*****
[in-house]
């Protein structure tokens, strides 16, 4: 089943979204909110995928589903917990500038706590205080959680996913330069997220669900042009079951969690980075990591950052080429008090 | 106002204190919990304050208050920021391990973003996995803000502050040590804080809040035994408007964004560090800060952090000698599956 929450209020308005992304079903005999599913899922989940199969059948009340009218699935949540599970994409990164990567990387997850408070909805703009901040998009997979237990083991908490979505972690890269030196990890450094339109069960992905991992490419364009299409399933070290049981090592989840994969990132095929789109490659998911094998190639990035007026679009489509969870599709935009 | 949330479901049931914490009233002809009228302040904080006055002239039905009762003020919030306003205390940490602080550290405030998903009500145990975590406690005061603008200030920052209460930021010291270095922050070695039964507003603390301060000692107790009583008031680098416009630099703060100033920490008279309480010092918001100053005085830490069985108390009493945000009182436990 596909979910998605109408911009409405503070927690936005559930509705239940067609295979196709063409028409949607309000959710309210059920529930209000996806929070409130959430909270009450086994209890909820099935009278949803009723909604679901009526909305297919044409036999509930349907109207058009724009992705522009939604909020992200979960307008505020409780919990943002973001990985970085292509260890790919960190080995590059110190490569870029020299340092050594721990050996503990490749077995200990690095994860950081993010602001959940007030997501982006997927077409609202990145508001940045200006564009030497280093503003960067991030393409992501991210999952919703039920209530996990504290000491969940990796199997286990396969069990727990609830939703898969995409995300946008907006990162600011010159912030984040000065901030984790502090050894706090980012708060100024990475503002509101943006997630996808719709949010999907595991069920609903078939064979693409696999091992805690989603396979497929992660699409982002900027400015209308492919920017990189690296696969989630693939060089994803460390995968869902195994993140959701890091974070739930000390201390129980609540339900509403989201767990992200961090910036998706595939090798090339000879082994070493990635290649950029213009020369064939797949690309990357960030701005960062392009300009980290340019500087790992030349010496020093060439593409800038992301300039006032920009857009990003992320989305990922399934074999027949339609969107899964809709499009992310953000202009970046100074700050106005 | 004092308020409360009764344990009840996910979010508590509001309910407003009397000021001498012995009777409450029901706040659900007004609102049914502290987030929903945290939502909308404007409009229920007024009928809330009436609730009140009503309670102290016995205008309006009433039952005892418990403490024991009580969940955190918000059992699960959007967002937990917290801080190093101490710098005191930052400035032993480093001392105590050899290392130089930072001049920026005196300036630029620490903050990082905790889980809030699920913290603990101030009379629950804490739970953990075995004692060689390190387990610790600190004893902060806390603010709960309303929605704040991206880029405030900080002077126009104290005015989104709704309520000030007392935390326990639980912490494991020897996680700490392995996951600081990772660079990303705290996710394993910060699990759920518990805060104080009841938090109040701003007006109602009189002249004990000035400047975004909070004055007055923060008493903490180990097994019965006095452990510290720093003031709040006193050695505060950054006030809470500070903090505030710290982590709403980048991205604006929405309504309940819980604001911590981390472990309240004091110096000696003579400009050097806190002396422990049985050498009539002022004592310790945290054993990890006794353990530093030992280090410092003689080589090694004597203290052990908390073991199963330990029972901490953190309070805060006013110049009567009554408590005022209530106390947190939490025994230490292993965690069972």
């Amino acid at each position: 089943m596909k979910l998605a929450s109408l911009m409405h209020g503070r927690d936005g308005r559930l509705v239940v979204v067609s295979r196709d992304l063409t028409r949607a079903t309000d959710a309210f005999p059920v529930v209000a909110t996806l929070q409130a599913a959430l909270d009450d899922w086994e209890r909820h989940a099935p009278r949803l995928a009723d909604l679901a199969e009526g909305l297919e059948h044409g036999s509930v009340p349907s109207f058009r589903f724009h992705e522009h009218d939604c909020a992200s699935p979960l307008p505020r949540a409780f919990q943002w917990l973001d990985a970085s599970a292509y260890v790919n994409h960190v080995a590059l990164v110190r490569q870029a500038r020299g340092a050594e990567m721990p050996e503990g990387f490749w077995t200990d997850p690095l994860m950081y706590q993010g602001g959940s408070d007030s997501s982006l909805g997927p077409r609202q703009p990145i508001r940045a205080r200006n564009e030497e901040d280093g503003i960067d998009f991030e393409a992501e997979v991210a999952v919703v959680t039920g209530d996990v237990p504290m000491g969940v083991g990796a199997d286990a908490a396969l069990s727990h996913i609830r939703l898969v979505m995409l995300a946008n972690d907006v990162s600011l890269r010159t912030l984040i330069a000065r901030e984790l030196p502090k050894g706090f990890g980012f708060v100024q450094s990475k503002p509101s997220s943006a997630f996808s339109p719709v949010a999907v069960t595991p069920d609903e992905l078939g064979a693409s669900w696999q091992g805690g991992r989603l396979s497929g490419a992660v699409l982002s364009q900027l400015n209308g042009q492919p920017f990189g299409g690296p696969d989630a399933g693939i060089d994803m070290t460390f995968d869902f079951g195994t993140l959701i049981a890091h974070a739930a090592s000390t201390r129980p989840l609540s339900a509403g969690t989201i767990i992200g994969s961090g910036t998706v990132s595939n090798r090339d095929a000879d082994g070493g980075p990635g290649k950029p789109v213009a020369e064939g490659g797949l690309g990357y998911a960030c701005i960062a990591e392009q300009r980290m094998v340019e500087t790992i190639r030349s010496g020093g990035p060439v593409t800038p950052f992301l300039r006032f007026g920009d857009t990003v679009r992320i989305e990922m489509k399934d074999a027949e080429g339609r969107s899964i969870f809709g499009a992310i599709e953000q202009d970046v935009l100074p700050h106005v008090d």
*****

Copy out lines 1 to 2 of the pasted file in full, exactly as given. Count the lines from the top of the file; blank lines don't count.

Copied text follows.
[in-house]
């Protein structure tokens, strides 16, 4: 089943979204909110995928589903917990500038706590205080959680996913330069997220669900042009079951969690980075990591950052080429008090 | 106002204190919990304050208050920021391990973003996995803000502050040590804080809040035994408007964004560090800060952090000698599956 929450209020308005992304079903005999599913899922989940199969059948009340009218699935949540599970994409990164990567990387997850408070909805703009901040998009997979237990083991908490979505972690890269030196990890450094339109069960992905991992490419364009299409399933070290049981090592989840994969990132095929789109490659998911094998190639990035007026679009489509969870599709935009 | 949330479901049931914490009233002809009228302040904080006055002239039905009762003020919030306003205390940490602080550290405030998903009500145990975590406690005061603008200030920052209460930021010291270095922050070695039964507003603390301060000692107790009583008031680098416009630099703060100033920490008279309480010092918001100053005085830490069985108390009493945000009182436990 596909979910998605109408911009409405503070927690936005559930509705239940067609295979196709063409028409949607309000959710309210059920529930209000996806929070409130959430909270009450086994209890909820099935009278949803009723909604679901009526909305297919044409036999509930349907109207058009724009992705522009939604909020992200979960307008505020409780919990943002973001990985970085292509260890790919960190080995590059110190490569870029020299340092050594721990050996503990490749077995200990690095994860950081993010602001959940007030997501982006997927077409609202990145508001940045200006564009030497280093503003960067991030393409992501991210999952919703039920209530996990504290000491969940990796199997286990396969069990727990609830939703898969995409995300946008907006990162600011010159912030984040000065901030984790502090050894706090980012708060100024990475503002509101943006997630996808719709949010999907595991069920609903078939064979693409696999091992805690989603396979497929992660699409982002900027400015209308492919920017990189690296696969989630693939060089994803460390995968869902195994993140959701890091974070739930000390201390129980609540339900509403989201767990992200961090910036998706595939090798090339000879082994070493990635290649950029213009020369064939797949690309990357960030701005960062392009300009980290340019500087790992030349010496020093060439593409800038992301300039006032920009857009990003992320989305990922399934074999027949339609969107899964809709499009992310953000202009970046100074700050106005 | 004092308020409360009764344990009840996910979010508590509001309910407003009397000021001498012995009777409450029901706040659900007004609102049914502290987030929903945290939502909308404007409009229920007024009928809330009436609730009140009503309670102290016995205008309006009433039952005892418990403490024991009580969940955190918000059992699960959007967002937990917290801080190093101490710098005191930052400035032993480093001392105590050899290392130089930072001049920026005196300036630029620490903050990082905790889980809030699920913290603990101030009379629950804490739970953990075995004692060689390190387990610790600190004893902060806390603010709960309303929605704040991206880029405030900080002077126009104290005015989104709704309520000030007392935390326990639980912490494991020897996680700490392995996951600081990772660079990303705290996710394993910060699990759920518990805060104080009841938090109040701003007006109602009189002249004990000035400047975004909070004055007055923060008493903490180990097994019965006095452990510290720093003031709040006193050695505060950054006030809470500070903090505030710290982590709403980048991205604006929405309504309940819980604001911590981390472990309240004091110096000696003579400009050097806190002396422990049985050498009539002022004592310790945290054993990890006794353990530093030992280090410092003689080589090694004597203290052990908390073991199963330990029972901490953190309070805060006013110049009567009554408590005022209530106390947190939490025994230490292993965690069972």